La Casa de Panchita in a not-for-profit organization in Lima, Peru; it acts as a meeting place for domestic workers of all ages. The organization promotes the strengthening of domestic workers' self-esteem, as well as educates them on their rights and the fulfillment of their responsibilities. Every domestic worker that visits La Casa de Panchita is given advice and given the tools that fuel independence. The main objective of La Casa de Panchita is to spread and defend the rights of excluded people who face discrimination due to poverty, age, gender, colour, language or culture. Their vision is for a Peru where all receive the rights they are entitled to, and where the state and its institutions to be responsible for the fulfilment of those rights, promote them and resolve any violation of these rights promptly and justly.
La Casa de Panchita is run by dedicated volunteers who oversee the services and activities free of charge for the public that visits. They offer services such as tutoring in schoolwork, library access, English classes, employment and placement in domestic services, legal advise, sexual and reproductive health consultations, emotional guidance, and plenty of workshops. In addition, they offer activities for the visitors to socialize and bond such as, karaoke, movie nights, cultural and recreational outings, and when possible providing contact with family members in rural areas. All of these services are meant to raise self-esteem and encourage independence.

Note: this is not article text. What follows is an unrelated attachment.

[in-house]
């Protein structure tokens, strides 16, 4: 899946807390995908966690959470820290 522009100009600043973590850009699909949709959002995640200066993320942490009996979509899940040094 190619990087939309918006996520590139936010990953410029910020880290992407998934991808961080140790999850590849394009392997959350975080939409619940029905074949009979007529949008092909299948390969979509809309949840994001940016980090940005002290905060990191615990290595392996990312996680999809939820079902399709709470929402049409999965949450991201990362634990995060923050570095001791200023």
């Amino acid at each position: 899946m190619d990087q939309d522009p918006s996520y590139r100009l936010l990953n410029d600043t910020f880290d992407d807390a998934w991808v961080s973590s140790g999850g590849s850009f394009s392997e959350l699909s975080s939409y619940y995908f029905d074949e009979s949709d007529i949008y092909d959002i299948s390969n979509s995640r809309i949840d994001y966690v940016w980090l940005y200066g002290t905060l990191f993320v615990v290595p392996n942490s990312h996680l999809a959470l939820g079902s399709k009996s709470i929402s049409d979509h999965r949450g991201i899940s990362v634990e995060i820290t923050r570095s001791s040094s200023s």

The talented photographers Connie Tsang and Jessie Chaney travelled to Peru and visited La Casa de Panchita’s various everyday programs and workshops. Connie and Jessie captured the activities of each program as well as the lives of the indigenous people participating in these programs.
Connie Tsang is a Toronto-based photographer, specializing in events, editorial, and photojournalism. Credits include the CBC, the Guardian, the Museum of the City of New York’s Activist NY, and work with Toronto’s MaRS Discovery District. Connie aims to support innovative organizations involved in social change, community-building, and human rights and is proud to have represented Photographers Without Borders this year at Casa de Panchita, a defender of women and child domestic workers in Lima, Peru.
Drawing on traditions of fine art, travel photography, social documentary and anthropology, Jessie’s work is influenced by new environments, artists, people and cultures. Jessie is inspired by the unseen moments and overlooked details of the spiritual in the everyday. Jessie holds a Bachelor’s in Photography and Art History from Brown University and a Masters in Photojournalism from the London College of Communication. She lives and works in Los Angeles and London.
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